7 Page 7 of AJRCCM Articles in Press. Published on 11-April-2018 as /rccm LE Figure Legends Figure 1. Concept and safety of ultrasound-microbubble (USMB) therapy to increase drug delivery to the injured lung. A) Left-hand panel: an ultrasound probe is applied to the surface of the chest. In the normal regions, air-filled regions of lung cause scattering of the ultrasound waves (yellow waves). In contrast, damaged areas of the lung with ARDS are atelectatic or filled with fluid and allow penetration of the ultrasound beam (red waves). Note the marked heterogeneity of the lung in ARDS, with black (airfilled) areas of the lung interspersed with white (fluid-filled or atelectatic) regions. Right-hand panel: Cavitation of circulating microbubbles caused by the ultrasound pulse leads to enhanced cellular uptake of drugs in the vicinity of the microbubbles. The effect is similar whether the drugs are bound to or encapsulated by the microbubble or merely in close proximity. B) Mice were infected with E. coli intratracheally (IT). Representative H&E images from lung sections of uninfected and E. coli-infected mice. Note the alveolar infiltrate and neutrophil recruitment. Right-panel: Mice develop significant lung edema as measured by lung wet-to-dry ratio 6 hours after infection (*p<0.05). C) Safety study: Arterial oxygen saturation (SpO 2 ) during and after the experiment. Mice are infected IT with E. coli as in B) and develop hypoxemia within 3 hours. Mice are anesthetized with inhaled isoflurane and receive supplemental O 2 during USMB (grey rectangle) - this accounts for the rise in SpO 2 ; afterwards, animals are placed on room air and monitored for 48 hours. Control mice were infected but did not receive USMB. Note the comparable profile of O 2 saturation levels in USMB-treated (red circles) and control mice (hollow squares); data are mean and SEM (n=13 (control) or 14 (USMB) mice per group from 0-8 h and n=8 per group from hours). No antibiotics are administered in this safety experiment and all mice survived. Figure 2. Effect of ultrasound-microbubble (USMB) treatment on the delivery and efficacy of gentamicin for E. coli pneumonia. A) Male C57BL/6 mice were infected intratracheally with 5X10 7 colony forming units (cfu) of E. coli. Six hours later, mice received 1.5 mg/kg gentamicin (Gent) or no antibiotics (Abx) by intraperitoneal injection; thirty minutes later, mice were then injected with 1 X 10 9 microbubbles (MB; Definity ) by tail vein followed by thoracic ultrasound administration. 2 hours later, mice were euthanized and lungs homogenized for cfu. Control groups are as indicated. Data are mean plus SEM with n=7 mice per group. Note the almost 1-log reduction in cfu in mice receiving USMB with gentamicin (red triangle in hatched box) compared to controls, including animals that received ultrasound and microbubbles but no antibiotics; *p= by one-way ANOVA. By Dunn s Multiple Comparison Test, p<0.05 for Gent/USMB vs Gent alone and p< 0.01 for Gent/USMB vs all other groups. B) Bronchoalveolar lavage (BAL) levels of gentamicin by ELISA in infected mice treated with 5 mg/kg gentamicin alone or in combination with USMB. Levels were measured 30 minutes after USMB treatment; data are mean and SEM, p=0.04 by two-tailed t-test, n=3 mice per group. C) Corresponding lung homogenates probed for gentamicin, per gram of lung; p = 0.03 by two-tailed t-test. 7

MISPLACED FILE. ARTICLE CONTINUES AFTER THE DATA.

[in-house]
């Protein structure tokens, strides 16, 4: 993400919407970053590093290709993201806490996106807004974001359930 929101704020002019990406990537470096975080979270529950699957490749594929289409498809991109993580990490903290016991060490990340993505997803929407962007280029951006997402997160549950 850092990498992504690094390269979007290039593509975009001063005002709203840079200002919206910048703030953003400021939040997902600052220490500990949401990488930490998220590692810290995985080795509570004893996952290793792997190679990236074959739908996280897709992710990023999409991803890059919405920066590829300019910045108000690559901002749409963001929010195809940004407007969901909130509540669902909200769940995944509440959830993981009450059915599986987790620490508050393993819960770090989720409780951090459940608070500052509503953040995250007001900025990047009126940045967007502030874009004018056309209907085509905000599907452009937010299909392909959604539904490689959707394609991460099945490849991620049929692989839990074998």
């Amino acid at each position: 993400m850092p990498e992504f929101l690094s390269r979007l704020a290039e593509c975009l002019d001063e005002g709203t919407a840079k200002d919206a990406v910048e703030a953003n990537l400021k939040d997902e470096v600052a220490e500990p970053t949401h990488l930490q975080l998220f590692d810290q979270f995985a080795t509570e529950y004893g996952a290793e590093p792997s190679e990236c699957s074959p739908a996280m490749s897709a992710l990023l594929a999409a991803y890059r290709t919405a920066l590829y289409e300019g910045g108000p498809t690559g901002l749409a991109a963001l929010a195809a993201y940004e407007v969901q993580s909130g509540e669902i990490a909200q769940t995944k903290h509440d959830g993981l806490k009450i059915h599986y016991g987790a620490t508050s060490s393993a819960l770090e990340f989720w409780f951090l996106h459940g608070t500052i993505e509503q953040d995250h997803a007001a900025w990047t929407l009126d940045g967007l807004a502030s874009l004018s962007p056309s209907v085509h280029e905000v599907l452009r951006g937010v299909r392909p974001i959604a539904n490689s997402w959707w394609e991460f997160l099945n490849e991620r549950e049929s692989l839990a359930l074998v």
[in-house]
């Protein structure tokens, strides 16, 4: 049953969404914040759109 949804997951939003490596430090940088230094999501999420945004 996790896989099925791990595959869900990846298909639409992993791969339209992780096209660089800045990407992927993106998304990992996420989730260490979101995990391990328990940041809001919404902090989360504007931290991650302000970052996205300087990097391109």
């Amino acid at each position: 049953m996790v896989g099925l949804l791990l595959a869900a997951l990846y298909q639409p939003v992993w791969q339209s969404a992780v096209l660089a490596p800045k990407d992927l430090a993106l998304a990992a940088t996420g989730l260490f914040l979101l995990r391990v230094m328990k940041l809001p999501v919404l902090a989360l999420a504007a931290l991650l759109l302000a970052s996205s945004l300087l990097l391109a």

8 AJRCCM Articles in Press. Published on 11-April-2018 as /rccm LE Page 8 of Figure 1. Concept and safety of ultrasound-microbubble (USMB) therapy to increase drug delivery to the injured lung. A) Left-hand panel: an ultrasound probe is applied to the surface of the chest. In the normal regions, air-filled regions of lung cause scattering of the ultrasound waves (yellow waves). In contrast, damaged areas of the lung with ARDS are atelectatic or filled with fluid and allow penetration of the ultrasound beam (red waves). Note the marked heterogeneity of the lung in ARDS, with black (air-filled) areas of the lung interspersed with white (fluid-filled or atelectatic) regions. Right-hand panel: Cavitation of circulating microbubbles caused by the ultrasound pulse leads to enhanced cellular uptake of drugs in the vicinity of the microbubbles. The effect is similar whether the drugs are bound to or encapsulated by the microbubble or merely in close proximity. B) Mice were infected with E. coli intratracheally (IT). Representative H&E images from lung sections of uninfected and E. coli-infected mice. Note the alveolar infiltrate and neutrophil recruitment. Right-panel: Mice develop significant lung edema as measured by lung wet-to-dry ratio 6 hours after infection (*p<0.05). C) Safety study: Arterial oxygen saturation (SpO 2) during and after the experiment. Mice are infected IT with E. coli as in B) and develop hypoxemia within 3 hours.

9 Page 9 of AJRCCM Articles in Press. Published on 11-April-2018 as /rccm LE Mice are anesthetized with inhaled isoflurane and receive supplemental O 2 during USMB (grey rectangle) - this accounts for the rise in SpO 2; afterwards, animals are placed on room air and monitored for 48 hours. Control mice were infected but did not receive USMB. Note the comparable profile of O 2 saturation levels in USMB-treated (red circles) and control mice (hollow squares); data are mean and SEM (n=13 (control) or 14 (USMB) mice per group from 0-8 h and n=8 per group from hours). No antibiotics are administered in this safety experiment and all mice survived. 209x297mm (300 x 300 DPI)

10 AJRCCM Articles in Press. Published on 11-April-2018 as /rccm LE Page 10 of Figure 2. Effect of ultrasound-microbubble (USMB) treatment on the delivery and efficacy of gentamicin for E. coli pneumonia. A) Male C57BL/6 mice were infected intratracheally with 5X10 7 colony forming units (cfu) of E. coli. Six hours later, mice received 1.5 mg/kg gentamicin (Gent) or no antibiotics (Abx) by intraperitoneal injection; thirty minutes later, mice were then injected with 1 X 10 9 microbubbles (MB; Definity ) by tail vein followed by thoracic ultrasound administration. 2 hours later, mice were euthanized and lungs homogenized for cfu. Control groups are as indicated. Data are mean plus SEM with n=7 mice per group. Note the almost 1-log reduction in cfu in mice receiving USMB with gentamicin (red triangle in hatched box) compared to controls, including animals that received ultrasound and microbubbles but no antibiotics; *p= by one-way ANOVA. By Dunn s Multiple Comparison Test, p<0.05 for Gent/USMB vs Gent alone and p< 0.01 for Gent/USMB vs all other groups. B) Bronchoalveolar lavage (BAL) levels of gentamicin by ELISA in infected mice treated with 5 mg/kg gentamicin alone or in combination with USMB. Levels were measured 30 minutes after USMB treatment; data are mean and SEM, p=0.04 by two-tailed t- test, n=3 mice per group. C) Corresponding lung homogenates probed for gentamicin, per gram of lung; p= 0.03 by two-tailed t-test. 181x244mm (300 x 300 DPI)